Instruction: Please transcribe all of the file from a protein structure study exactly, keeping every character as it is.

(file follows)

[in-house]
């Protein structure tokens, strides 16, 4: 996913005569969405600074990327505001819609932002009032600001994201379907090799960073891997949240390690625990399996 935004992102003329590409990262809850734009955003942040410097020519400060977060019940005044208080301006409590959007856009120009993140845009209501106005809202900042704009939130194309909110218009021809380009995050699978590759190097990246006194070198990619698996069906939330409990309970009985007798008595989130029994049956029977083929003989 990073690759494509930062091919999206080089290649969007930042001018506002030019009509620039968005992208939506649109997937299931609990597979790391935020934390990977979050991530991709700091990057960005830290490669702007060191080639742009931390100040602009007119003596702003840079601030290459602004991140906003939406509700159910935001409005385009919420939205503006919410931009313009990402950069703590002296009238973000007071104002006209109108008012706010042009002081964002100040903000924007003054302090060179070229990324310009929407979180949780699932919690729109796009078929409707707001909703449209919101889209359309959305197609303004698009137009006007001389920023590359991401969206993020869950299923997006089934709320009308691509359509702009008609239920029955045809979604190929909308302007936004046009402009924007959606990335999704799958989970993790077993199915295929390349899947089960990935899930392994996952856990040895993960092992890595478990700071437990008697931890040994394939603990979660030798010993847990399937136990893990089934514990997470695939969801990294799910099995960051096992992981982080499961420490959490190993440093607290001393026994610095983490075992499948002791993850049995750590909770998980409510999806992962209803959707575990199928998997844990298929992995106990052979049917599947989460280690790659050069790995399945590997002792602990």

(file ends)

[in-house]
């Protein structure tokens, strides 16, 4: 996913005569969405600074990327505001819609932002009032600001994201379907090799960073891997949240390690625990399996 935004992102003329590409990262809850734009955003942040410097020519400060977060019940005044208080301006409590959007856009120009993140845009209501106005809202900042704009939130194309909110218009021809380009995050699978590759190097990246006194070198990619698996069906939330409990309970009985007798008595989130029994049956029977083929003989 990073690759494509930062091919999206080089290649969007930042001018506002030019009509620039968005992208939506649109997937299931609990597979790391935020934390990977979050991530991709700091990057960005830290490669702007060191080639742009931390100040602009007119003596702003840079601030290459602004991140906003939406509700159910935001409005385009919420939205503006919410931009313009990402950069703590002296009238973000007071104002006209109108008012706010042009002081964002100040903000924007003054302090060179070229990324310009929407979180949780699932919690729109796009078929409707707001909703449209919101889209359309959305197609303004698009137009006007001389920023590359991401969206993020869950299923997006089934709320009308691509359509702009008609239920029955045809979604190929909308302007936004046009402009924007959606990335999704799958989970993790077993199915295929390349899947089960990935899930392994996952856990040895993960092992890595478990700071437990008697931890040994394939603990979660030798010993847990399937136990893990089934514990997470695939969801990294799910099995960051096992992981982080499961420490959490190993440093607290001393026994610095983490075992499948002791993850049995750590909770998980409510999806992962209803959707575990199928998997844990298929992995106990052979049917599947989460280690790659050069790995399945590997002792602990």